Some musicians are so ingrained in our collective consciousness that we sometimes take them for granted. It's not that we don't appreciate them — we do — but they're like that eccentric uncle who'd pull a nickel out of your ear and impart a word of wisdom to you as a bonus. You'd only see those guys every once and a while, but every time you did, it was a magical moment.
Van Morrison Live at Montreux 1980/1974 captures two very magical moments in the career of a musician whose importance in pop music's evolution cannot be overstated. If he had done nothing beyond penning the perennial "Gloria", his place in rock and roll would have been ensured. But Morrison is possessed of a wandering spirit, and has never been content to stake a claim to one particular idiom. Rather, he traverses a fine line between blues, celtic folk, soul, country, and jazz, imbuing them with a synergy that's
been described more than once as "Celtic Soul."
A reticent performer at best, Morrison has, by and large, let his music speak for itself. But when he does perform live, it's an experience that transcends all the trappings of pop stardom. He's hardly a flashy dresser, he doesn't engage the audience in snappy repartee, he doesn't even make eye contact with them. And why would he? The music, the poetry is his language, and through it, he communicates something that strikes a universal chord.
The two discs comprising Live at Montreux represent Morrison at two different heights of his career as a live performer. Chosen by Morrison himself, these performances also comprise his first DVD release. Think of the 1980 disc as the headliner, and the 1974 performance as the opening act, and the tracking makes sense. In the 1980 Montreux show, Morrison works as a jazz bandleader, with an auspicious band, including Pee Wee Ellis and Mark Isham on sax and trumpet, and John Platiana on guitar.
By this time Morrison had some bonafide hits under his belt — "Wavelength," Moondance," and "Tupelo Honey" probably the most recognizable. And the performances of those songs by far eclipse the studio versions. But it's in the performance as a whole that the genius of Morrison becomes evident. He doesn't only give the individual band members room to stretch (in the best tradition of jazz), he immerses himself so deeply into the groove, his voice literally becomes one of the instruments, alternating between second sax and percussion in some of the songs. Through it all, he maintains the uniquely Irish sense of irony, as in "Summertime in England," where he references the likes of Mahalia Jackson, TS Eliot, and James Joyce, among others, as seminal influences.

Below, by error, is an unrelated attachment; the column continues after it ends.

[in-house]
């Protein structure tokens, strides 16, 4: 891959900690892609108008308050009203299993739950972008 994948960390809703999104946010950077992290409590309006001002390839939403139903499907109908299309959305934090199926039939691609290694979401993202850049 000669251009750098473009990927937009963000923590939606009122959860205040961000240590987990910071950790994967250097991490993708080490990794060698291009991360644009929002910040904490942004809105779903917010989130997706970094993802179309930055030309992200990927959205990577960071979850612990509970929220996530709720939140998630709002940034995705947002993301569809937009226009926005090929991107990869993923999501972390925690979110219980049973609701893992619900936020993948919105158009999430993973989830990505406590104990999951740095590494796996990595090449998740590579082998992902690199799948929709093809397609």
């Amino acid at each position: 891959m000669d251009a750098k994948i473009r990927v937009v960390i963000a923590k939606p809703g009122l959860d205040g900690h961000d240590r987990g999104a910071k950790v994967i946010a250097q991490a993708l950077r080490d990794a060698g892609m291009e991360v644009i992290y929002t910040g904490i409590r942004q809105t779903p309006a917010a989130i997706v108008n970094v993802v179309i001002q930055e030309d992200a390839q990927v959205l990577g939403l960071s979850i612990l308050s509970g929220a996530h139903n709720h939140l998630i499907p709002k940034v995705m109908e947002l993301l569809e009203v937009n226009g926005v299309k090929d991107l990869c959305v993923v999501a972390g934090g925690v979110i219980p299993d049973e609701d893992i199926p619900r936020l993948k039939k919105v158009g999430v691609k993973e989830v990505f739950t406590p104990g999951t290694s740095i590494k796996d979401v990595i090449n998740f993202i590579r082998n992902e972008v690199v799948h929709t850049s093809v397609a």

The 1974 performance, packaged as the second disc, is a stripped down show by contrast, but no less compelling. The band was put together on the spur of the moment – with only keyboards, bass, and drums backing Morrison, who played guitar, sax and harmonica, in addition to furnishing vocals. It comes across almost as a polished jam, and has a decidedly soul-blues feel to it. With the exceptions of "Naked in the Jungle" and "Foggy Mountain Top," these are largely obscure songs. Still, they do showcase Morrison's talents as a multi-instrumentalist,and foretell his coming emergence as one of the great songwriters of the last fifty years.
Van Morrison Live at Montreux 1980/1974 offers an intimate, yet very public glimpse into the soul of the artist. It's digitally enhanced visually, and the 5.1 sound is rich. The stereo separation enhances the ambiance to an extent that you almost feel as if you were there. There's nothing particularly flashy in the film direction of either performance — angles and transitions serve only to enhance the music. Neither concert ever sags, either visually or musically.
All in all, Van Morrison Live at Montreux 1980/1974 is an outstanding package that bears repeated viewings and listenings. Much like the man himself, these shows defy classification, but leave you utterly satisfied by virtue of the music's quiet intensity.Powered by Sidelines